One of the sweetest apples around, these babies are perfect for baking .They have a distinctive juicness  but are firm enough that they won’t cook down much. They complement just about any other apple variety to make a stellar pie so feel free to blend away just be ready to grab Honeycrisps; they’re only available for a few months in the fall.

Gala

 

The Gala complements any recipe–you can even get away with using less sugar because of its natural sweetness (your waist line will thank you). The crispness helps it retain its shape throughout baking so it doesn’t get mealy.

 

Braeburn

Braeburns offer a spicy-sweet flavor which is great for all. It stores well, and is great for baking because it keeps its shape throughout cooking. Another great apple for blending!

Once you’ve got the apples, you’re basically in the home stretch. At this point you could cut them, toss them with some brown sugar and cinnamon, toss them in a crust and bake. You could have hot apple pie in less than an hour. It will be simple and delicious but we can do a little better.

Adding a crumble on top will lock in that apple flavor and give the pie another layer of texture, flavor, and some more curb appeal.

The key to the crumb is frozen butter. Trust me on this, put a stick of butter in the freezer stat! This is also the key to the flaky pie crust, fluffy biscuits, and buttery scones.  Toss that butter with some brown sugar, cinnamon, oatmeal, and you’ve got instant crunch crumbly top. The best part is, if you don’t want to use a crust (gluten or carb issues) this makes a great apple crisp on its own.

When these pies came out of the oven, the whole house smelled heavenly, was warm with the heat of the oven, and gave me a great sense of peace and accomplishment. It definitely did the trick and put a smile on my face. I hope you feel the same.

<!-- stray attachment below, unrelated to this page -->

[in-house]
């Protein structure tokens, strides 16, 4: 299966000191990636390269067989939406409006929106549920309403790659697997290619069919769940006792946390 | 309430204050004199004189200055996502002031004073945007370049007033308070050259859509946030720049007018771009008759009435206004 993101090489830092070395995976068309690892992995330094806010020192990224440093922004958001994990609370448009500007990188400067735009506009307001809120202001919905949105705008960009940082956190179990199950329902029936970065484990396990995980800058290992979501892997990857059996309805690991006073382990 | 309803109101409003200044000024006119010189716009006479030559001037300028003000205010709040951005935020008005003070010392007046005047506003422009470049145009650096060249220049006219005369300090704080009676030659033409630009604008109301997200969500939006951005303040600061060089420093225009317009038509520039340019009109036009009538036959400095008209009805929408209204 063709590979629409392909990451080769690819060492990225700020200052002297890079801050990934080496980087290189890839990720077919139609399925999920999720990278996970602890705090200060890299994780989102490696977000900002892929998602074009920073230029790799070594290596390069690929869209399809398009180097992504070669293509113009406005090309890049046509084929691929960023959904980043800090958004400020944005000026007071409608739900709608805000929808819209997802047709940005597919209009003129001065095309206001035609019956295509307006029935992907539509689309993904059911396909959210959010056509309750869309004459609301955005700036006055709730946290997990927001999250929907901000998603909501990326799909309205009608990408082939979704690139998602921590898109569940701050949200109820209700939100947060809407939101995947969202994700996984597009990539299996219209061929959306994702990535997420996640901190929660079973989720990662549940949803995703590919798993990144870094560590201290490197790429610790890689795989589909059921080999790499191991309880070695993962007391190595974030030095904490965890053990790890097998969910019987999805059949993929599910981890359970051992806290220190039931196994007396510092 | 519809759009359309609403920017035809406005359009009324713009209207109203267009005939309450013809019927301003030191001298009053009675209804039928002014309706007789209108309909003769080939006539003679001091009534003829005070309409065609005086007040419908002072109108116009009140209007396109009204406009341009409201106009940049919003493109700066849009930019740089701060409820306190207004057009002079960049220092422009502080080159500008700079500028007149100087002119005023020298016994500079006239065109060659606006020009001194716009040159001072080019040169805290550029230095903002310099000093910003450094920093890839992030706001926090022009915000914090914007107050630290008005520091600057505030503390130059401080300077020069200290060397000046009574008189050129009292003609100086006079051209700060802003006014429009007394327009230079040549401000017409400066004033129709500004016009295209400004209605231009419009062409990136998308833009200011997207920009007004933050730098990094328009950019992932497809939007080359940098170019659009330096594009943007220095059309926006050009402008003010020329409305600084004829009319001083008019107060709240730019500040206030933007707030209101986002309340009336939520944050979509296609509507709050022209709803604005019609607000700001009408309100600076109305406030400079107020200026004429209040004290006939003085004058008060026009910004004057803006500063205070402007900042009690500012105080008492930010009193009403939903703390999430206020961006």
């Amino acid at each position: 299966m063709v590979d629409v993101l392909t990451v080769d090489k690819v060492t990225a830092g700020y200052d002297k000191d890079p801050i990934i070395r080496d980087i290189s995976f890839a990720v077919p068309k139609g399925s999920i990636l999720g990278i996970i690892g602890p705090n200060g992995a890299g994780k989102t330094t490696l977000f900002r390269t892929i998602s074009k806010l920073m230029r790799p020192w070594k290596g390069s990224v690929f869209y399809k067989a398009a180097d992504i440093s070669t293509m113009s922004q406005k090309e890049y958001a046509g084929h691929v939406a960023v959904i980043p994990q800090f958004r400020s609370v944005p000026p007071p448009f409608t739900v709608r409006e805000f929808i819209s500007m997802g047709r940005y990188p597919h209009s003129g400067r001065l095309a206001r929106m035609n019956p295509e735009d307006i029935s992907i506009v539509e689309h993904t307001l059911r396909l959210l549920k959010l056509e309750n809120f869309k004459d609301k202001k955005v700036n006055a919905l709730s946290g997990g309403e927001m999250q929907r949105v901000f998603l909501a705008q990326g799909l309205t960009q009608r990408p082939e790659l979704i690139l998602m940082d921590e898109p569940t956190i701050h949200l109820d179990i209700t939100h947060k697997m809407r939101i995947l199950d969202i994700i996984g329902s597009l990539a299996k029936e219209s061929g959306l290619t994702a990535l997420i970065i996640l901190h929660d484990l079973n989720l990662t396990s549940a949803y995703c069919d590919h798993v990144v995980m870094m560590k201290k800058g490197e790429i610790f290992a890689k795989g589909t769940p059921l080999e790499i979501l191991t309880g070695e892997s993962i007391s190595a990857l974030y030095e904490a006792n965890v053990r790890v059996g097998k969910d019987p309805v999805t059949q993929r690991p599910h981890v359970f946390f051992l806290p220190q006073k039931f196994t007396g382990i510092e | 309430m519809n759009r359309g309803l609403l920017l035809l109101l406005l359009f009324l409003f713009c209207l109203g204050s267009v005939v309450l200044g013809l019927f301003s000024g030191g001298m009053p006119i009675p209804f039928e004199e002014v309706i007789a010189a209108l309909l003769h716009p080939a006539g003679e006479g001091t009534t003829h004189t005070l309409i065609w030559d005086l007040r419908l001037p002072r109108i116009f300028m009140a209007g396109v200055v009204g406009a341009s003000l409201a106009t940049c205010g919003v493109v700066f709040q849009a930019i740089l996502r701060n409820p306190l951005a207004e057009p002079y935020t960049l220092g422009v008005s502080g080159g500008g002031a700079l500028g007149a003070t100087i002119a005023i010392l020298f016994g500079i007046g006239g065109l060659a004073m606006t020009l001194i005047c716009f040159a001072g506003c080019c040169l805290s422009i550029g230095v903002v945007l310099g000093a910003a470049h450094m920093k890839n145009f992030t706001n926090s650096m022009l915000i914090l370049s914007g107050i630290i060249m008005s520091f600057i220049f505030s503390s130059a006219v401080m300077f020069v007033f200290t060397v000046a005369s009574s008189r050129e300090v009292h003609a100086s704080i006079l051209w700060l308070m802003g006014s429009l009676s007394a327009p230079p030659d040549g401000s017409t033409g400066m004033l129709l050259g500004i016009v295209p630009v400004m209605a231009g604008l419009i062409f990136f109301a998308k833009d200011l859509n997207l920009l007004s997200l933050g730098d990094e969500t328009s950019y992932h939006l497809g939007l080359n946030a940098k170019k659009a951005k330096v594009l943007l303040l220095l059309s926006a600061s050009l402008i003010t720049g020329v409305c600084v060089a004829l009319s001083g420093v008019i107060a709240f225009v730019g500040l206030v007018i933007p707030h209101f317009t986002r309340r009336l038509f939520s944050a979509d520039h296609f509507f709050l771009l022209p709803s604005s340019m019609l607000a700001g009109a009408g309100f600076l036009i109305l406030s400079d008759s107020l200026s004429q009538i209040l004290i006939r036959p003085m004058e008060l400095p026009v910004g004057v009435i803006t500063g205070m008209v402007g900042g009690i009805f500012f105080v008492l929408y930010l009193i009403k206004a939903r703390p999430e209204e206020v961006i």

Quick and Easy Apple Crisp Pie

1 basic flaky pie pastry (9 inch deep dish uncooked and refrigerated)
7 cups peeled cored and thinly sliced golden delicious apples (2-3 large golden delicious, but feel free to use more or less)
¼ cup granulated sugar

¼ cup brown sugar
1 lemon juiced

½ teaspoon ground cinnamon

½ teaspoon vanilla

Oatmeal crumb topping

1 cup all-purpose flour
½ cup rolled oats (old-fashioned or quick-cooking)

2/3  cup firmly packed brown sugar
½ teaspoon ground cinnamon
¼  teaspoon salt
½  cup cold unsalted butter (frozen)

Directions:
Preheat oven to 400°.

 

Combine apples, 1/3 cup sugar, lemon juice (and zest if you want it really tangy), cinnamon, and vanilla in a large mixing bowl. Make sure all the apple slices are coated.

Turn the filling into the chilled pie shell; smooth filling with your hands to even out.

Place pie on the center rack in oven; bake 20 minutes.
Can make the crumb topping while pie is baking: Add flour, oats, brown sugar, cinnamon, and salt in the container of a food processor; pulse several times to mix.

Using a cheese grater, grate the butter over top of the dray mixture. Pulse repeatedly until mixture resembles fine crumbs.

Empty the crumbs into a large bowl and rub them together between your fingers until you have large, buttery crumbs; store in refrigerator until ready to use.

Remove pie from oven and lower temperature to 375°; carefully dump the crumbs in the center of the pie, spreading them over the surface with your hands.

Place a foil-lined baking sheet onto the rack below to catch any spills.

Bake about 25-30 more minutes or until the top is dark golden brown and the juices bubble thickly at the edge.